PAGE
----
Tuesday, October 20, 2009

New York Philharmonic in Hanoi

It was somewhere in the middle of the second movement of Beethoven's 7th Symphony that I realized how incongruous it was. There I was, sitting on my motor bike, in front of the 100-year-old Hanoi Opera House, watching the New York Philharmonic on a giant outdoor screen with hundreds of other people, while honking motorbikes and wheezing buses growled all around.

Musical diplomacy has become a bit of a schtick for American orchestras, ever since the Boston Symphony Orchestra's 1956 visit to the Soviet Union, at the height of the Cold War. The New York Philharmonic itself paid a controversial visit to North Korea last year, becoming the first western orchestra, and the largest group of Americans, to visit that isolated country since the end of the Korean War. It would be tempting to view the Philharmonic's trip to Hanoi in a similar light.
But the Philharmonic's Hanoi visit – its first ever to Vietnam – was less an act of diplomacy, and more a logical step in a process of rapprochement that has been taking place between the U.S. and Vietnam since 1995. And if the Philharmonic's visit to Pyongyang could be criticized as helping to legitimize one of the world's most isolated and repressive regimes, the orchestra's Hanoi visit should probably be seen as simply one more act in Vietnam's ongoing effort to break out of its longtime isolation and join the community of developed nations.

To be sure, it was hard not to see a certain irony in both the venue, and the price of the tickets. The Hanoi Opera House (Nhà hát lớn Hà Nội) was built as a shrine to European high culture – a replica of the Palais Garnier opera house in Paris – between 1901 and 1911. With its luxurious period seating and world-class acoustics, it was a perfect venue for an evening of classical music.

What truly harkened back to the colonial era, however, were the ticket prices, which ranged from U.S. $80 to over $200 in a country whose median annual income hovers around $1,000. That the seats managed to be filled for two nights shows both the strides Vietnam has taken in terms of economic development, and the social stratification that seems an inevitable component of Vietnam's headlong rush into capitalism. At least the government's decision to broadcast the event for free – albeit into one of Hanoi's most hectic traffic circles – could be seen as a nod to the country's professed socialist values. One only wonders how long Vietnam will continue to give lip service to those ideals.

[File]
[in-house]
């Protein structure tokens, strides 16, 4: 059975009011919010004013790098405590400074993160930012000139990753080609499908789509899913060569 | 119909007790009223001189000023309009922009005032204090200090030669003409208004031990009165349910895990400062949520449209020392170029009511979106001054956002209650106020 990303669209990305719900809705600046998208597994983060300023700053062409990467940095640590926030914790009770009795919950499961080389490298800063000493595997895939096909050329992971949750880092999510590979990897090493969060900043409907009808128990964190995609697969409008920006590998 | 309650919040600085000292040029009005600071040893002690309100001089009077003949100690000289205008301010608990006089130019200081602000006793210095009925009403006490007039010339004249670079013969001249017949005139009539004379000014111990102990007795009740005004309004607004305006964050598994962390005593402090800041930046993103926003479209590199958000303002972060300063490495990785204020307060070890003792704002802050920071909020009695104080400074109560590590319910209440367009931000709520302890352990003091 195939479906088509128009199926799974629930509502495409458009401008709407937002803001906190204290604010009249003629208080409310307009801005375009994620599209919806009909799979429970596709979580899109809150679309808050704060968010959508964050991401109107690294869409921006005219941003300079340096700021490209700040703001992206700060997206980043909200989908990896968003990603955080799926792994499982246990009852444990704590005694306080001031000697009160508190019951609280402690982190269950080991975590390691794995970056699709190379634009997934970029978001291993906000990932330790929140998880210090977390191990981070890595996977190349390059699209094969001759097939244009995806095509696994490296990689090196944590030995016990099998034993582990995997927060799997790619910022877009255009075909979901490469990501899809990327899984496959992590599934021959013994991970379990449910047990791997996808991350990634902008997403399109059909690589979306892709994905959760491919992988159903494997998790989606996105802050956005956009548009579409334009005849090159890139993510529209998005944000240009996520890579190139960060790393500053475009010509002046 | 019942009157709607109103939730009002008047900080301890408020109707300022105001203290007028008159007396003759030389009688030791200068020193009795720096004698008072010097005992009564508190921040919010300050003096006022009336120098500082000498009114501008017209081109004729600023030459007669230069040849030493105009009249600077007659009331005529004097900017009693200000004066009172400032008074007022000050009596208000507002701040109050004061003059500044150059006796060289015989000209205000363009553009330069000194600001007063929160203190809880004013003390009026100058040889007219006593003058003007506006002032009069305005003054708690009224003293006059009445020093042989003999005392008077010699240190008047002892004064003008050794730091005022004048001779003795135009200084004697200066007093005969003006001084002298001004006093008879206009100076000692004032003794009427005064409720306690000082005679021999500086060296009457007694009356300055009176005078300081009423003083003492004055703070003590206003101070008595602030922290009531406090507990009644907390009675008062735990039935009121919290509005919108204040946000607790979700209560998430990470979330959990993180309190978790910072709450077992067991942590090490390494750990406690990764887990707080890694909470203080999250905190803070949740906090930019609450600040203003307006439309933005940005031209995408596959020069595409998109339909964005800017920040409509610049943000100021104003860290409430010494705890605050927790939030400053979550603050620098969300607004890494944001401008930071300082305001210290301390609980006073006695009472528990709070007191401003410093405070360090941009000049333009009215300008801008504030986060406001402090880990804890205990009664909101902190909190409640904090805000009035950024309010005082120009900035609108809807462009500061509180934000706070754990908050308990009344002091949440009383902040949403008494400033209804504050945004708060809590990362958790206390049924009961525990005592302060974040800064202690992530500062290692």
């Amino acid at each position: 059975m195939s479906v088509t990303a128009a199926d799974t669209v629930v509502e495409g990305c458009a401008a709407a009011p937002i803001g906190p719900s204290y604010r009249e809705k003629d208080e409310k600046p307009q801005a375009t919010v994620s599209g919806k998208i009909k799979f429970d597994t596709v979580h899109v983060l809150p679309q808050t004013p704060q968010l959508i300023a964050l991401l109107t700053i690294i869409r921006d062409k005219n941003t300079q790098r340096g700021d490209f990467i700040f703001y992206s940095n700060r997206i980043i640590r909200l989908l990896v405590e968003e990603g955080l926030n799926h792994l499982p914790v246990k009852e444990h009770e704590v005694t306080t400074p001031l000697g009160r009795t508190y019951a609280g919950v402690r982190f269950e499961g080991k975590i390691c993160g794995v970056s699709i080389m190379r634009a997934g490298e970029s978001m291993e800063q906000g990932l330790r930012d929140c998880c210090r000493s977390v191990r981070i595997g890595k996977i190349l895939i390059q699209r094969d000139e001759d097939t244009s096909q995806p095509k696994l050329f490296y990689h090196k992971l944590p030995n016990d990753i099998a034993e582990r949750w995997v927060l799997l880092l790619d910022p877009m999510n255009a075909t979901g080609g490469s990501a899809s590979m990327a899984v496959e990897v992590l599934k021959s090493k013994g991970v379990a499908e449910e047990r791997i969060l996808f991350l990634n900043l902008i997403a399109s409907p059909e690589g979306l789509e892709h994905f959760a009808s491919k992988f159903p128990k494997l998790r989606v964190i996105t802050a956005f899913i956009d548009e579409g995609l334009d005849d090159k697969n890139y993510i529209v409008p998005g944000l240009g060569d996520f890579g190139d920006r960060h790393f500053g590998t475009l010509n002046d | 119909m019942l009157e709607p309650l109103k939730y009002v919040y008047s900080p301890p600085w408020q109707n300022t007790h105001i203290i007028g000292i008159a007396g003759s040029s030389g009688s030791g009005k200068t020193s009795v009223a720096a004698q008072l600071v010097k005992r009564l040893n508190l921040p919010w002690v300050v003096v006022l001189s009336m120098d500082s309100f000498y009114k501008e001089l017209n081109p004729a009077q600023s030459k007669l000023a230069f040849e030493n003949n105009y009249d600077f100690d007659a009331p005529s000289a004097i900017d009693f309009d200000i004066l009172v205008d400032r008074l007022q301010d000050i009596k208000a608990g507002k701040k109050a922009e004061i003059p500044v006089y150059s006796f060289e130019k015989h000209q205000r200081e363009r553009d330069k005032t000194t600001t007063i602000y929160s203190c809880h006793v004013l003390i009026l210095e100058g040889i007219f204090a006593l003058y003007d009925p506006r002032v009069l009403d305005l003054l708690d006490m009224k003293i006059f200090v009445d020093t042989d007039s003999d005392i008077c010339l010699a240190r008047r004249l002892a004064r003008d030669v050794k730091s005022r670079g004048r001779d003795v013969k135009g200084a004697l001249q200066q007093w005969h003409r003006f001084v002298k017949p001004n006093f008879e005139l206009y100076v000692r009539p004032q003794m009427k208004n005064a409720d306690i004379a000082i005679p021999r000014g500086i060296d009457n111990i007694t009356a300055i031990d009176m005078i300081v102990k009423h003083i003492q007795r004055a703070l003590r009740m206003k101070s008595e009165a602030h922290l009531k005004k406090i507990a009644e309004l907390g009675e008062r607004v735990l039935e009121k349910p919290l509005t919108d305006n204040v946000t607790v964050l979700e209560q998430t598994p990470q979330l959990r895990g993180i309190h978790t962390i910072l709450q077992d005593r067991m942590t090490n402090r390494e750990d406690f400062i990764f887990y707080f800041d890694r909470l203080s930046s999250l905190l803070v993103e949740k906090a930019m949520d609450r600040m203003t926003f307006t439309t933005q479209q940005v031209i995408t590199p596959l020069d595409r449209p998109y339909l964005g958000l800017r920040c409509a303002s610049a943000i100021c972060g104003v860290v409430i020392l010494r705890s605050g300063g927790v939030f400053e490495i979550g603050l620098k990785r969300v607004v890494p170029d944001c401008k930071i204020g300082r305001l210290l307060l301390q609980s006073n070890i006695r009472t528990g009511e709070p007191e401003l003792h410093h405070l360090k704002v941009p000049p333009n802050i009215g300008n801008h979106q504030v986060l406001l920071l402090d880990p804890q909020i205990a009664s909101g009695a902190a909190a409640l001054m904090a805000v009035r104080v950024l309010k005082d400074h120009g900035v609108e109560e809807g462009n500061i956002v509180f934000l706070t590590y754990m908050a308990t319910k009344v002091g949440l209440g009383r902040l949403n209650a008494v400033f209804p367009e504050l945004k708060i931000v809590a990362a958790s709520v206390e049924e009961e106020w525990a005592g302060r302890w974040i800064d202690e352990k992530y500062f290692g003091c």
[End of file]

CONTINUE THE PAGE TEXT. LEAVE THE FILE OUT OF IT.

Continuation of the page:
None of this seemed to matter Saturday night, however, to the few hundred people who sat outside and listened to a wonderful performance by one of the world's premier orchestras. The first act featured Brahms' Violin Concerto in D, and showcased the incredible virtuosic technique of soloist Franz Joseph Zimmerman (playing a 1711 Stradivarius!). After a brief intermission, the orchestra launched into Beethoven's 7th Symphony, with its famous second movement serving as a haunting counterpoint to the Hanoi traffic.

On a comfortable autumn evening, perched atop a 110cc Honda Dream, before one of France's colonial jewels, it was easy to get lost in the music.

1 comment:

  1. What a lovely moment. Enjoy reading your blog.